Singapore Airlines’ hot seat: Passengers fume over 8-hour ‘sauna’ delay (video)

Picture courtesy of Simple Flying.

Singapore Airlines apologised to furious passengers for keeping them onboard for eight hours in suffocating “sauna” conditions as the air conditioning was turned off as they tried to fix a technical problem on a flight bound for Singapore from Shanghai. The apology to disgruntled travellers is all too familiar for many international fliers who have grown weary of perpetual disingenuous apologies from the airline industry.

The ill-fated SQ 833 is a daily scheduled flight that typically ferries passengers from Shanghai Pudong International Airport to Singapore’s Changi International Airport aboard the Airbus A380. With a scheduled departure time of 4.50pm, the flight usually lands in Singapore around 10.20pm.

On the evening of Wednesday, September 6, an 11-year-old superjumbo bearing the registration 9V-SKT was tasked with operating this Singapore Airlines flight. Everything appeared routine as the aircraft pushed back on time and taxied to the runway. However, an unspecified technical fault forced an abrupt halt to the take-off attempt, causing the aircraft to return to the gate. The captain informed passengers that the maintenance crew needed to board the aircraft to diagnose the issue.

Initially, passengers were asked to be patient for approximately half an hour, which didn’t raise much concern. However, as time dragged on, what was supposed to be a “short maintenance” issue extended beyond an hour, then two, with no resolution in sight.

The technical hiccup proved to be more persistent than anticipated, leading to growing discomfort among passengers. They were provided with meals and refreshments, and ground staff assisted them. However, the engine was turned off at least twice during the ordeal, causing the interior of the Singapore Airlines Airbus A380 to become oppressively hot and stuffy.

The situation deteriorated, with children crying, passengers feeling faint, and some requiring oxygen masks. A video shared by one passenger on Facebook captured the majority of passengers out of their seats, desperately attempting to cool themselves with whatever makeshift fans they could find, including the aircraft safety card and any available scraps of paper.

The most alarming aspect was that even at 12.30am, passengers were still trapped onboard the widebody aircraft, with no resolution in sight. By this point, they had spent a gruelling eight hours onboard, and additional passengers had been boarded but not allowed to disembark.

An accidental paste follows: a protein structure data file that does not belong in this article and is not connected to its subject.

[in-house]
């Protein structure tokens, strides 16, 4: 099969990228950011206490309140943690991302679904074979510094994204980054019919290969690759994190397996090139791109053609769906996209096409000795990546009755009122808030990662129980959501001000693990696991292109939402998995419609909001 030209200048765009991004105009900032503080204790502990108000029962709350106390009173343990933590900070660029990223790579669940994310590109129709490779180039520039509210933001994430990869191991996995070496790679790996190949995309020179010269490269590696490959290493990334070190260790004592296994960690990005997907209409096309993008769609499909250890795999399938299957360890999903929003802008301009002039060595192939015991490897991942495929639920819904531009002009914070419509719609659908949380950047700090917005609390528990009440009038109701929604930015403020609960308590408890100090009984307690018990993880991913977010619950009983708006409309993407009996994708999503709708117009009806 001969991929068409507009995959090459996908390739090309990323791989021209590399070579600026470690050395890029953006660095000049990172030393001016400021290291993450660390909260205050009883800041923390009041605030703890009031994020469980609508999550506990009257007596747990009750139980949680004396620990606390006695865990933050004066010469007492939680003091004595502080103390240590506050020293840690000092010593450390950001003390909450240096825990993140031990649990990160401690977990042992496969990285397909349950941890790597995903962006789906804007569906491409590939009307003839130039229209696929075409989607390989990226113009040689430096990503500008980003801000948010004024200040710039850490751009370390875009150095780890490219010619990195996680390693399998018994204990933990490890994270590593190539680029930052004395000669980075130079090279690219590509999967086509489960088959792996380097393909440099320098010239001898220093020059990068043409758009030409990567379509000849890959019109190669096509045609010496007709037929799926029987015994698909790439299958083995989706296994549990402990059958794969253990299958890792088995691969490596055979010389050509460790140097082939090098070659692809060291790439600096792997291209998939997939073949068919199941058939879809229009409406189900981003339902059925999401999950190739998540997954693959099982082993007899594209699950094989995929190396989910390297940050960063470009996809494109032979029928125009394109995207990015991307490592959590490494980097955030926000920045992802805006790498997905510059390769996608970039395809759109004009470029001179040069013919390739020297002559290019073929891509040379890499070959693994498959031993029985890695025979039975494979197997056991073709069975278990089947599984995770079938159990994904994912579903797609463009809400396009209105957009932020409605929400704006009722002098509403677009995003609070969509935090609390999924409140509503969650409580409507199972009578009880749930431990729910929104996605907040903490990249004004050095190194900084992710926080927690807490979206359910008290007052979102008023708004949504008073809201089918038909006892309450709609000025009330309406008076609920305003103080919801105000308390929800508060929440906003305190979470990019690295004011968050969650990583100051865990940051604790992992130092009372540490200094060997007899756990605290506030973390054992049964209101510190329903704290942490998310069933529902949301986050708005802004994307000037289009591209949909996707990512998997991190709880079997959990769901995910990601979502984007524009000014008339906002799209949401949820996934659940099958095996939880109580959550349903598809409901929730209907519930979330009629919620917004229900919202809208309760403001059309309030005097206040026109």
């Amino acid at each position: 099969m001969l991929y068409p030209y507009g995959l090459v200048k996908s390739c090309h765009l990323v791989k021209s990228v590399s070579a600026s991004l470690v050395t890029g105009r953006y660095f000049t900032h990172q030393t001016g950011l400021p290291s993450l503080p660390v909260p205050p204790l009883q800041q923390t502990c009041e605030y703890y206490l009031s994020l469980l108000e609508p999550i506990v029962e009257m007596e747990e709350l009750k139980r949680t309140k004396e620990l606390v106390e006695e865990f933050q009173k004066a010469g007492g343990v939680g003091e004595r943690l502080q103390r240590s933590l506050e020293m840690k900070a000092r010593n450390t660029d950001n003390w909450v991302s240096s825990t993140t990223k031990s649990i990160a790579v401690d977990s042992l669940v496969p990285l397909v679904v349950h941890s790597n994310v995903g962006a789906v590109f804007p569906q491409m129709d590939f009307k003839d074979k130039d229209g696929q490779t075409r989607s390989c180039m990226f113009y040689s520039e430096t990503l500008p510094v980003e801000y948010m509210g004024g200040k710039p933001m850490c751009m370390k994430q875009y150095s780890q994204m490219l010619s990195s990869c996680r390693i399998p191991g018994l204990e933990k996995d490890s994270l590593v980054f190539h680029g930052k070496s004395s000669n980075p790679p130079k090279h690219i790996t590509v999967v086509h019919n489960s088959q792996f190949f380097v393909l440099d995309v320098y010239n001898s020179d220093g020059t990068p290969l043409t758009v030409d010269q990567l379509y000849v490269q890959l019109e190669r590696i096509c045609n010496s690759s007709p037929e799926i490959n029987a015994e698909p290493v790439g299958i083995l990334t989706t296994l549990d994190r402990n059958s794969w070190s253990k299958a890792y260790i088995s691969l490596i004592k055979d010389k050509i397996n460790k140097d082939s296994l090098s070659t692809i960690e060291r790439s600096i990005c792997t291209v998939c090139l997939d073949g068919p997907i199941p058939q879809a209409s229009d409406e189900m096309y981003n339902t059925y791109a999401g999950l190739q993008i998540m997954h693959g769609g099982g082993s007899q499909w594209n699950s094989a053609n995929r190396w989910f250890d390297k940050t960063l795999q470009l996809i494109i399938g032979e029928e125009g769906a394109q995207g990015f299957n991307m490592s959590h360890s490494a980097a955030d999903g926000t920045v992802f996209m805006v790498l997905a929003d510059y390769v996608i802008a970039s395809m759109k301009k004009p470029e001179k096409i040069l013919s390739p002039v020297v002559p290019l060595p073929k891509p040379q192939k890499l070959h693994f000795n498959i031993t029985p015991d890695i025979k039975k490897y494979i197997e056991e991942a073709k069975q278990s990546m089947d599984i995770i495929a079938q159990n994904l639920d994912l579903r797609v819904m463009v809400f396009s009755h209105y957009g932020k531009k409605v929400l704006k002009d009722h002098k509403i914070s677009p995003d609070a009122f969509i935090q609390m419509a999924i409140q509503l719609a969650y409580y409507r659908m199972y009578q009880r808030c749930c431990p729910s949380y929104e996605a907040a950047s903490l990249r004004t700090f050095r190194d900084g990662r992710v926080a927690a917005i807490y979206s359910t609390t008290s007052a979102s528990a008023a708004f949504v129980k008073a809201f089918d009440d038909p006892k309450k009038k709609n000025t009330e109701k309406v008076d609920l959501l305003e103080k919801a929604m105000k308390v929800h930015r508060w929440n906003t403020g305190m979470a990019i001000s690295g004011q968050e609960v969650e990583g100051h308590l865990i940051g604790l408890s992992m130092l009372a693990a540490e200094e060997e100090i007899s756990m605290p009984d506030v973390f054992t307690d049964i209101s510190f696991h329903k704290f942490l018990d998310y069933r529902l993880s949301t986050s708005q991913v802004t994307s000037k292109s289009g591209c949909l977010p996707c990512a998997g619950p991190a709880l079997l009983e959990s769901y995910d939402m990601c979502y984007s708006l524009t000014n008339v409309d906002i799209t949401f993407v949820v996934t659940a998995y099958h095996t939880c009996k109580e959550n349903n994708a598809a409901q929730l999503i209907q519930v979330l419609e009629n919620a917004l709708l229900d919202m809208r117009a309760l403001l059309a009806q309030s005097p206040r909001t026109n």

Eventually, Singapore Airlines made the difficult decision to cancel SQ 833 for September 6, although it was already the following day. Passengers were finally allowed to disembark after 12.30am, and the airline arranged hotel accommodation and replacement flights.

However, the ordeal was far from over, as hundreds of passengers were met with long queues at the check-in counters in Shanghai Pudong, including young children and the elderly. To exacerbate matters, there was a shortage of ground staff to manage the large number of passengers, resulting in further delays.

Some passengers lamented that it wasn’t until after 3am on September 7 that they finally reached the hotel provided by Singapore Airlines. Many had to take an extra day of annual leave due to the extended delay.

In response to the incident, a Singapore Airlines spokesperson issued a standard, lacklustre apology, a script passengers have heard all too often

“The aircraft returned to the bay, and engineers were brought on-site to rectify the issue. To facilitate a quicker departure, passengers were asked to stay onboard in the event the engineers could resolve the technical issues. We recognize that the customers could have been allowed to leave the aircraft earlier. Singapore Airlines apologizes to the affected customers for this, and we will review our procedures to avoid a recurrence.”

The Star Alliance member clarified that all affected passengers from the cancelled SQ 833 were eventually rebooked on other flights on September 7, and they have since departed from Shanghai.

Regarding the Airbus A380, it appears that the technical issues have been resolved, as 9V-SKT subsequently operated the Singapore-Hong Kong and Singapore-London routes without any reported problems.

As the saying goes, “All’s well that ends well,” at least until the next time.

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Bob Scott

Bob Scott is an experienced writer and editor with a passion for travel. Born and raised in Newcastle, England, he spent more than 10 years in Asia. He worked as a sports writer in the north of England and London before relocating to Asia. Now he resides in Bangkok, Thailand, where he is the Editor-in-Chief for The Thaiger English News. With a vast amount of experience from living and writing abroad, Bob Scott is an expert on all things related to Asian culture and lifestyle.

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